CodeNEXT is really two zoning codes. There is the form-based code built around transects intended for the walkable urban core, and a Euclidian code built around regulating uses and intended mostly for the "drivable" suburban areas. The Euclidian code mostly just carries forward our existing code. There are use tables just like today, where you can look up your proposed use and read off the zones in which it is allowed. Some of the use names have changed, but they’re all there. The Euclidian code mostly keeps the same site development regulations (such as impervious cover limits), but has minimal form-based regulations.
CodeNEXT's Euclidian code has 11 residential zones, compared to the current code’s 16. The new zones have names such as “Low Density Residential (LDR),” “Low Medium Density Residential (LMDR)” and “Very High Density Residential (VHDR).” Zone names no longer refer to “single family” or “multi-family,” but there are still zones that allow only single-family. “Low Density Residential (LDR)” is the new SF-2 and “Low Medium Density Residential (LMDR)” is the new SF-3.
[Aside: The acronyms bewilder me. I can’t keep the various combinations of “L” “M” “D” and “R” straight. On the chance that it’s not just me, I suggest leaving “Rural Residential (RR)” as is and numbering the rest of the zones R-1 to R-9. That would make the R-3 zone the new SF-3, allowing a catchier answer to the question, “Where did SF-3 go?”]
So what did they do to SF-3?
- the minimum lot size, 5,750 sf, is unchanged;
- the minimum street frontage, 50 feet, is unchanged;
- the rear, side street and side setbacks are unchanged;
- the maximum impervious cover and building cover are unchanged;
- the maximum height is unchanged;
- duplexes are still allowed only on 7,000 sf lots;
- accessory dwelling units are still allowed; and
- the McMansion ordinance, though tweaked, still applies to single-family homes in the urban core.
What has changed?
- front yard setbacks have been reduced from 25’ to 15’;
- the duplex rules have been tweaked (see below).
- the McMansion ordinance, as noted, has been tweaked (see below).
Let’s look at the last two in a little more detail.
Confusingly, a duplex is not called a duplex in the Euclidian code but is instead referred to as a “two-family residential use.” This is quite confusing because duplexes are called duplexes in the transect zones. What’s more, under current code, “two-family residential use” refers to an accessory dwelling unit!
Let’s just call a duplex a “duplex.”
The confusing name change aside, the duplex rules are mostly the same as current code’s. One perplexing change: the “two-family residential” regulation table (§ 23-4E-6350) gives a maximum floor area of “850 sf total or 550 sf on a second floor.” This appears to be some kind of massing restriction, but it is a dramatic and unnecessary shrinking of the allowable size of a duplex. [Ed. It is possible that these are holdover regulations meant for ADUs -- yet another reason to call duplexes "duplexes" rather than "two-family residential!"]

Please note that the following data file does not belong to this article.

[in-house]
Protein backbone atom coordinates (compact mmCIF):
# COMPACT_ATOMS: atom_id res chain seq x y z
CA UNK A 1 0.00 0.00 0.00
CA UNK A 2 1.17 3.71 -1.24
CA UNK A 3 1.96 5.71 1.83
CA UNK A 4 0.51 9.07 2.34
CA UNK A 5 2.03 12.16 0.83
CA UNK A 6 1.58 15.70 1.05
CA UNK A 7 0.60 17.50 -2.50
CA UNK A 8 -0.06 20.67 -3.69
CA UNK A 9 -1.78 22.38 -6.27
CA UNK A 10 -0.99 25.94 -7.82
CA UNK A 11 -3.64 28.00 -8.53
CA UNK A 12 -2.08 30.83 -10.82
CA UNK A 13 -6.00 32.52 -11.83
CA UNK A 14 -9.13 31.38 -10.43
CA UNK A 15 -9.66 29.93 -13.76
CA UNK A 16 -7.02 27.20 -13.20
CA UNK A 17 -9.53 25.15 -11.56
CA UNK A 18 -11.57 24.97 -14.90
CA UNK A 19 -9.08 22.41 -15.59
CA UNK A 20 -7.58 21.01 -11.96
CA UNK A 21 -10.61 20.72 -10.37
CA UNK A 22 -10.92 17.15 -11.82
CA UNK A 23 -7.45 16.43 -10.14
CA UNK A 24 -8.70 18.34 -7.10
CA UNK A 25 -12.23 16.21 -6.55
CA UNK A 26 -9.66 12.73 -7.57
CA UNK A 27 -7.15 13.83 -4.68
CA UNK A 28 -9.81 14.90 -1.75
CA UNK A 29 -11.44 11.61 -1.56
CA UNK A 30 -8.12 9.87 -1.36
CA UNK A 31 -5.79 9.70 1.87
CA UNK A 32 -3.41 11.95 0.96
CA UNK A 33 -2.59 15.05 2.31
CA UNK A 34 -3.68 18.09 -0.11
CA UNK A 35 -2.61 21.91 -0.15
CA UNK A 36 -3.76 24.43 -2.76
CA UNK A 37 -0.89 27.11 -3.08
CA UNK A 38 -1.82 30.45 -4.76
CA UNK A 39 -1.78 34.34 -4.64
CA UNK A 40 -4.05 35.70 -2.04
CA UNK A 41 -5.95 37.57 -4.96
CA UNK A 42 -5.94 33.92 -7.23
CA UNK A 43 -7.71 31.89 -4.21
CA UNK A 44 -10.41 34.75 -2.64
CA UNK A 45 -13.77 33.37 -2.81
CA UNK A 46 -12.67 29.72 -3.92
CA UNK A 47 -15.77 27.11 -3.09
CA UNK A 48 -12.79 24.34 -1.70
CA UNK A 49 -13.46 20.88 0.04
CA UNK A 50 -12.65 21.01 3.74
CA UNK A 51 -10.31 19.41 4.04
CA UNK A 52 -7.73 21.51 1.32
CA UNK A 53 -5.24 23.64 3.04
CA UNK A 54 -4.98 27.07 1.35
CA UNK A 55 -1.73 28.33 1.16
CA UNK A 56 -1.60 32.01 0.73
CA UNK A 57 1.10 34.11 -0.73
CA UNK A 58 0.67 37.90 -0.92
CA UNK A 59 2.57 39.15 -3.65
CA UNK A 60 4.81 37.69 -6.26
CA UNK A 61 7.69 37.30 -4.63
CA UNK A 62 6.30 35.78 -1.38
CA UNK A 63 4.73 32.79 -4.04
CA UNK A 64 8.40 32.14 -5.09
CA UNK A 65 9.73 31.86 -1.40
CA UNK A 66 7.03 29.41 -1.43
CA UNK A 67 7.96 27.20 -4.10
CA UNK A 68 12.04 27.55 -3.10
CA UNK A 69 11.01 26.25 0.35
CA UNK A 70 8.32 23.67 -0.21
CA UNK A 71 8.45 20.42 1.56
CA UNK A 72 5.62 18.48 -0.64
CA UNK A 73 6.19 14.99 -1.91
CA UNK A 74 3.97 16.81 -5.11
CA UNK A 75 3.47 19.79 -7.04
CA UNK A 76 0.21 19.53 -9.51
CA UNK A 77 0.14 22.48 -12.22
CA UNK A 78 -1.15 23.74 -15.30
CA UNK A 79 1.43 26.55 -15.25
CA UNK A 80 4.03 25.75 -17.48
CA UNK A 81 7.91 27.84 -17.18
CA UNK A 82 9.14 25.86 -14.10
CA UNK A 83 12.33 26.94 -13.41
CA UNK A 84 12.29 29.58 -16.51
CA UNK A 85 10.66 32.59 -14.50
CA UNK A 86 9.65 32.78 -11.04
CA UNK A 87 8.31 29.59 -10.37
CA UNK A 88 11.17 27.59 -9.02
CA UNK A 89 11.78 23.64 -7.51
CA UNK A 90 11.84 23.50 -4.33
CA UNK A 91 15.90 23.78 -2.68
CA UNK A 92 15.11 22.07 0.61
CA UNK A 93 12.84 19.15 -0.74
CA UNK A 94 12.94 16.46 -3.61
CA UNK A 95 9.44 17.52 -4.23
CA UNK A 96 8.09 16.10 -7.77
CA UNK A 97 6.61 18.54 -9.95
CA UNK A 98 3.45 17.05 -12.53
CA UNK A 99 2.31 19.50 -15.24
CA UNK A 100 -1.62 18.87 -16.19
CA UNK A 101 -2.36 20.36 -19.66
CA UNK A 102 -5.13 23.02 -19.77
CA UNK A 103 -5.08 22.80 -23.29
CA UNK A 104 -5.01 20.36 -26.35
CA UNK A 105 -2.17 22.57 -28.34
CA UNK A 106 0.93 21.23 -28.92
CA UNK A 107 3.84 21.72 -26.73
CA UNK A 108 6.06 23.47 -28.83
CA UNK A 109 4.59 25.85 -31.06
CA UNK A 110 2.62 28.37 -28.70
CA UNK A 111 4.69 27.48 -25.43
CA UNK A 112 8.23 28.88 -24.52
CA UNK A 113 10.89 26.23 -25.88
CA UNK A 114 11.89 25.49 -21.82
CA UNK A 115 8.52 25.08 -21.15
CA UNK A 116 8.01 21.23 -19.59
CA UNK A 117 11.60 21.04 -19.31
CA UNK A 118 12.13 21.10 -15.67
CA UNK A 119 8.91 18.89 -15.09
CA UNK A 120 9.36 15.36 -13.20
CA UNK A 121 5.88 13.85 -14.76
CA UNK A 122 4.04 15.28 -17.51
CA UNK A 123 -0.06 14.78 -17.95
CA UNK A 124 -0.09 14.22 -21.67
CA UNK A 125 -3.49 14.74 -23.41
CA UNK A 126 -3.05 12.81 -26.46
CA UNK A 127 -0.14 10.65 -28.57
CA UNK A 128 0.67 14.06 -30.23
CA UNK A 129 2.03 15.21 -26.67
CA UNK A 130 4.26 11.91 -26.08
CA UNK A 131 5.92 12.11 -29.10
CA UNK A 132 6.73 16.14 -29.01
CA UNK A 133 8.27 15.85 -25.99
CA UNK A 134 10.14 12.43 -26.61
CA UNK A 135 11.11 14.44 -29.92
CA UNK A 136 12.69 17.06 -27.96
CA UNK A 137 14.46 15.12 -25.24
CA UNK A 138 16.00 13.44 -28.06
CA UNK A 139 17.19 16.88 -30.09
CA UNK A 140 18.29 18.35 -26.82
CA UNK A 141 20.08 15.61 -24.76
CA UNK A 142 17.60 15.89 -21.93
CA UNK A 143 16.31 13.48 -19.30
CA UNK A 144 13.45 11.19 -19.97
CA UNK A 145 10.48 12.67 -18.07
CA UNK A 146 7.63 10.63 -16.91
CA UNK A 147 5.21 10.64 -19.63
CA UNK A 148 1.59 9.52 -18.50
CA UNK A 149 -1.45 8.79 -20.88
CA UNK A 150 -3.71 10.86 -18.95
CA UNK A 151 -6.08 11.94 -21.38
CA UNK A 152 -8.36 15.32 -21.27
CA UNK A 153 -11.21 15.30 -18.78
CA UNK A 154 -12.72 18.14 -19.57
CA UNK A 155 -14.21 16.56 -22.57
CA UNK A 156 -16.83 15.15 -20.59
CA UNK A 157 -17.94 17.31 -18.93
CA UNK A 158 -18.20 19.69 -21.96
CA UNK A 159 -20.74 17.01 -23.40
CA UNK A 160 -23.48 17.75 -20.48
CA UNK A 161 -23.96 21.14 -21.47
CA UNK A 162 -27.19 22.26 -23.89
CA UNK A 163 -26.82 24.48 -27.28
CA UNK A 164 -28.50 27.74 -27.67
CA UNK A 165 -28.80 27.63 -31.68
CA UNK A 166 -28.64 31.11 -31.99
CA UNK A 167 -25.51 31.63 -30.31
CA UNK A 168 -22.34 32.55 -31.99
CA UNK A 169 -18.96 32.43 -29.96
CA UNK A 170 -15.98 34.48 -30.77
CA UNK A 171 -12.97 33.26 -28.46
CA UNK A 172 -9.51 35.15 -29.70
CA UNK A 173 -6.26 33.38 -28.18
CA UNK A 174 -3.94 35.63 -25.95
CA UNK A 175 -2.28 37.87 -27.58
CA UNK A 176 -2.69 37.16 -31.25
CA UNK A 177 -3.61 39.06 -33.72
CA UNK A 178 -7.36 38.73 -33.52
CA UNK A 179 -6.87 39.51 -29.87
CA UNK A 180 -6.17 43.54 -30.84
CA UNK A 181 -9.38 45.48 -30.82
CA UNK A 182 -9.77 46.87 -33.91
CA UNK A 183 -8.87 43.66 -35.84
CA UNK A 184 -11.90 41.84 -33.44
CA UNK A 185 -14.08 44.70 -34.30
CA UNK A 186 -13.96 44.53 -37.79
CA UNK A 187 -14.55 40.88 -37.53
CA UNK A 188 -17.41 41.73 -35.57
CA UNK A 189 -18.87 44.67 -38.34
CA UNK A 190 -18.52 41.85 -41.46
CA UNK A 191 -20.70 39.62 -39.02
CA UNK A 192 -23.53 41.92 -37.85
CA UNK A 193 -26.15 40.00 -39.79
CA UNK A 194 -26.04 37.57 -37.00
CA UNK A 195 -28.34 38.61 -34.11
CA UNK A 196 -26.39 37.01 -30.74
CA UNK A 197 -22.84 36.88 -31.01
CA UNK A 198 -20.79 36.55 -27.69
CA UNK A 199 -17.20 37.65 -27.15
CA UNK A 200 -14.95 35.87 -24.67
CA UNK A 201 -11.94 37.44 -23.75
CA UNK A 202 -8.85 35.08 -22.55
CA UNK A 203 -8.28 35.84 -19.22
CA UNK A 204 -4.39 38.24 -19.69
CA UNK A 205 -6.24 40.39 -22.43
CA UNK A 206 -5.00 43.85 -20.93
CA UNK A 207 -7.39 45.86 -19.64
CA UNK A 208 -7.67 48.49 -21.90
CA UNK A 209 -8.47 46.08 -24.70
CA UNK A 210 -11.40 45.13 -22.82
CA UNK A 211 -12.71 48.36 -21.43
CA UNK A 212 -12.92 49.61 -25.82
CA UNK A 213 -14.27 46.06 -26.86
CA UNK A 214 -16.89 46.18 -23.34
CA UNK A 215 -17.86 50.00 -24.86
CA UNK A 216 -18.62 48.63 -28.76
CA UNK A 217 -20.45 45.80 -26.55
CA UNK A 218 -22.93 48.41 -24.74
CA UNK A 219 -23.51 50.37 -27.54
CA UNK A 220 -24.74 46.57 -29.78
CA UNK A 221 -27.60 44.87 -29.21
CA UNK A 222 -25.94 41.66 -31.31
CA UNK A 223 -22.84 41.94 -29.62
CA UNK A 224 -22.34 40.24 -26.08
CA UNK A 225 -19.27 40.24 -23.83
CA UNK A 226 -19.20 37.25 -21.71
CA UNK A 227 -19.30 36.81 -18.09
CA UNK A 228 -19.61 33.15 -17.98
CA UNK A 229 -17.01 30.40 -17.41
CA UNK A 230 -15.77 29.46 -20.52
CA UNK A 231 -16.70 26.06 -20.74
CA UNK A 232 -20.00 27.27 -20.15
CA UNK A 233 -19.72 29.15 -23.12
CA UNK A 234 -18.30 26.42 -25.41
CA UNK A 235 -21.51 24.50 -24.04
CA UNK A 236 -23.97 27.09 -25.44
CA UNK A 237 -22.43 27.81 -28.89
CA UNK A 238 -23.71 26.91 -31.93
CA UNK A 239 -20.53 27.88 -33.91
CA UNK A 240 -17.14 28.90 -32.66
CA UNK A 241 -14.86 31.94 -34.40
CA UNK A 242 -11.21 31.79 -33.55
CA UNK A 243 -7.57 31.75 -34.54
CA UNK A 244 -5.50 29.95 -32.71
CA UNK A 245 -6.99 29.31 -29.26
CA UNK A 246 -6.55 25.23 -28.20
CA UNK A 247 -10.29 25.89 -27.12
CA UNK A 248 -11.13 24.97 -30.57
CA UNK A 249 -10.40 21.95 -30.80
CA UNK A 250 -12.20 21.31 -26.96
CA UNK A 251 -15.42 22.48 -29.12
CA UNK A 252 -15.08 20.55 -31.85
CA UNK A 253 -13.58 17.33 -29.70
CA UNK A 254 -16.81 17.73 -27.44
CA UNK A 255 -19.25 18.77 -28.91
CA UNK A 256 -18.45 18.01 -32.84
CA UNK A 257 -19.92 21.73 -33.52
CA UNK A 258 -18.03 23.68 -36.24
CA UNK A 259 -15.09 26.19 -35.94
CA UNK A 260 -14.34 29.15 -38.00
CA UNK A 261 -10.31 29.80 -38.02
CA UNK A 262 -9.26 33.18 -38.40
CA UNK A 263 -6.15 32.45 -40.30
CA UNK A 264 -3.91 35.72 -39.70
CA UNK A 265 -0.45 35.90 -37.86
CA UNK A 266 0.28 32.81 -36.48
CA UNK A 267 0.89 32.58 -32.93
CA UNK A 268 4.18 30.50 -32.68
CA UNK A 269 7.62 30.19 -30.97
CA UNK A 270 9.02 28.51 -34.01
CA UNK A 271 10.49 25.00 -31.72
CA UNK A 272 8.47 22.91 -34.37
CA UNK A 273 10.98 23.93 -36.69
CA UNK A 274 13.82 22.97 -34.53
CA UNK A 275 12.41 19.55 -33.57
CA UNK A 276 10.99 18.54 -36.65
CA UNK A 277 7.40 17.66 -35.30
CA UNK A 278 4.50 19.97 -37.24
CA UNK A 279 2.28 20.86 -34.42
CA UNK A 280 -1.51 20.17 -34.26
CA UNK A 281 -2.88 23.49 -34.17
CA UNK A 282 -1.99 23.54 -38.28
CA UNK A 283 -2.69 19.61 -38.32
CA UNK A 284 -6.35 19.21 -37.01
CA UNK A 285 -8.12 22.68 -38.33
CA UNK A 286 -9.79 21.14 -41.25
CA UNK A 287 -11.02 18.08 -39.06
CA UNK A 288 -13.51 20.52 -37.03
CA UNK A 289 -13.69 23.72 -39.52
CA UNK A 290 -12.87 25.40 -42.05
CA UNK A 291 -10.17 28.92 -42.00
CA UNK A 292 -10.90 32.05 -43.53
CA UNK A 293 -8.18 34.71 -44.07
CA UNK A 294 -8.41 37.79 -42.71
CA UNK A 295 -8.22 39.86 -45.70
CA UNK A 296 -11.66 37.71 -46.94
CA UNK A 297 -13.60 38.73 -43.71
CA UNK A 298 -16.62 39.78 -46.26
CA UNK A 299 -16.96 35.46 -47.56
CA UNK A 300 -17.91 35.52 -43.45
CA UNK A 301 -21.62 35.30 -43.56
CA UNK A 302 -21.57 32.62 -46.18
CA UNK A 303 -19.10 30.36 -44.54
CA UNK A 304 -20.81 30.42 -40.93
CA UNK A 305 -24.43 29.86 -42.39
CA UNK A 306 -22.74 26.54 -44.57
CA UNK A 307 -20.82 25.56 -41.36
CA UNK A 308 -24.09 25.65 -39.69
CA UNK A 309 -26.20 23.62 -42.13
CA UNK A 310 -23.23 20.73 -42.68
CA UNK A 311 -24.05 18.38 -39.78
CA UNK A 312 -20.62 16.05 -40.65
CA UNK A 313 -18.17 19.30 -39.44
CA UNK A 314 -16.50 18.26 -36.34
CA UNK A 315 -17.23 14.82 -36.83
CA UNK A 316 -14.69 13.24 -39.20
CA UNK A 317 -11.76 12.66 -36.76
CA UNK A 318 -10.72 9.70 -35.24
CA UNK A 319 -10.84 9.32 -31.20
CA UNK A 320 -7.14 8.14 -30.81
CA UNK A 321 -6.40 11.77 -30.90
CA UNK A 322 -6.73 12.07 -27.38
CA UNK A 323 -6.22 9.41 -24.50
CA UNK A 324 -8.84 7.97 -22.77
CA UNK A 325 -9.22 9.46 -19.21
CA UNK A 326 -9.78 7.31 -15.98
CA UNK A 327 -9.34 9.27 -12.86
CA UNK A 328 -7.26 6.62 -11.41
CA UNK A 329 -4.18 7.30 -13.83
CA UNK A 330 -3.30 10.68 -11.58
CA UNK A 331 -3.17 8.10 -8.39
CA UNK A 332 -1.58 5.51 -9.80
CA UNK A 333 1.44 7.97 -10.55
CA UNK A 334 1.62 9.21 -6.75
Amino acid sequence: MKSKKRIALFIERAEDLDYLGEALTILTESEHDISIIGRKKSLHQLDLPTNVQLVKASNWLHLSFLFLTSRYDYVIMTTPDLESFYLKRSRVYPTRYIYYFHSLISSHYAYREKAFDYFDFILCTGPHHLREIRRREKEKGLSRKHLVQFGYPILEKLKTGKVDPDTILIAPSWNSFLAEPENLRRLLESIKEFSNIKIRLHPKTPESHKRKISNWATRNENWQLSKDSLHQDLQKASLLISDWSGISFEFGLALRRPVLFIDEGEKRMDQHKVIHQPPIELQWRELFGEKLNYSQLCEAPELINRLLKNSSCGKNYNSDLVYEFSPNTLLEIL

One positive change: the rules allow a lot to be subdivided along the demising wall. This will allow duplexes to be sold separately without having to create a complicated condo regime, which is today’s practice.
The McMansion ordinance.
The McMansion ordinance still only applies within the “urban core” where it applies today. It no longer appears as a separate set of regulations at the end of the zoning code, but is instead baked into the development regulations for each zone.
The regulations themselves carry forward the maximum floor-to-area ratio (40% or 2,300 sf) and the side-wall articulation requirements. But the regulations also have been tweaked:
- the complicated building tent is discarded; instead, the maximum floor-to-eave height has been reduced to 23’;
- the front setback is no longer dependent on the neighboring setbacks.
One troublesome change: the height of a building beyond 80’ of the front property line is limited to one story. This has a number of really bad consequences. First, it heavily penalizes deep lots, cutting in half the existing development rights on the rear of the property. Second, it makes flag lots uneconomical to develop since flag-lot homes are almost always setback more than 80’ from the front. And, third, it limits most ADUs to one story. A 40’-deep principal house will leave only 15’ for a two-story ADU after accounting for the 15’ front yard setback and 10’ required separation between the ADU and principal dwelling. Two-story ADUs will be feasible only on lots with a shallow principal house. The consultants had no mandate to make such a drastic reduction in entitlements, so this innovation should be removed.
Key takeaway: If you were hoping for some liberalization of SF-3 rules in the non-transect zones, you will be disappointed. The rules are virtually the same; the changes, if anything, reduce entitlements.
Addendum: I neglected to mention one other positive change: less parking. CodeNEXT reduces most parking requirements. The parking spaces required for a single-family home will be reduced from two to one, and for a duplex from four to two. Most houses will continue to be built with two parking spaces -- that's just the market demand -- but it will be easier to put up small houses on small lots where there's not a lot of excess room for car storage.
1"Euclidian" refers to Euclid v. Ambler Realty Company, the case in which the United States Supreme Court upheld the constitutionality of a zoning code based on the strict segregation of single-family, multi-family, commercial and industrial uses.
Disclaimer: The statements above are the opinions of the author and do not reflect the opinions of any client or other person or organization. Please see the About Me section.